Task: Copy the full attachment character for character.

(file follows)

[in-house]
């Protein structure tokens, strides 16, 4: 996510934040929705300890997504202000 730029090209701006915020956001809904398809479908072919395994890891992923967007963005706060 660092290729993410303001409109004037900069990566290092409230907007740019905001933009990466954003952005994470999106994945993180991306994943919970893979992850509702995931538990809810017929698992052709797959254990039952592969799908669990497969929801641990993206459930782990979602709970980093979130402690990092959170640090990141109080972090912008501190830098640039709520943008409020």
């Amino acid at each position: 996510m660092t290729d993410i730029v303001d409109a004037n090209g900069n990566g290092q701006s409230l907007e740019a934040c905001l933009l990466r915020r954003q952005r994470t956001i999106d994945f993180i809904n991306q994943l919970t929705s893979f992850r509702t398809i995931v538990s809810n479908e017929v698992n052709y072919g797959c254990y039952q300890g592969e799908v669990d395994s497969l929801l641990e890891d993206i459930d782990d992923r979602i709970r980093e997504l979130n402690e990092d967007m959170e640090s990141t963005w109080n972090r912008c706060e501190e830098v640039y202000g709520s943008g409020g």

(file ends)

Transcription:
[in-house]
């Protein structure tokens, strides 16, 4: 996510934040929705300890997504202000 730029090209701006915020956001809904398809479908072919395994890891992923967007963005706060 660092290729993410303001409109004037900069990566290092409230907007740019905001933009990466954003952005994470999106994945993180991306994943919970893979992850509702995931538990809810017929698992052709797959254990039952592969799908669990497969929801641990993206459930782990979602709970980093979130402690990092959170640090990141109080972090912008501190830098640039709520943008409020």
């Amino acid at each position: 996510m660092t290729d993410i730029v303001d409109a004037n090209g900069n990566g290092q701006s409230l907007e740019a934040c905001l933009l990466r915020r954003q952005r994470t956001i999106d994945f993180i809904n991306q994943l919970t929705s893979f992850r509702t398809i995931v538990s809810n479908e017929v698992n052709y072919g797959c254990y039952q300890g592969e799908v669990d395994s497969l929801l641990e890891d993206i459930d782990d992923r979602i709970r980093e997504l979130n402690e990092d967007m959170e640090s990141t963005w109080n972090r912008c706060e501190e830098v640039y202000g709520s943008g409020g």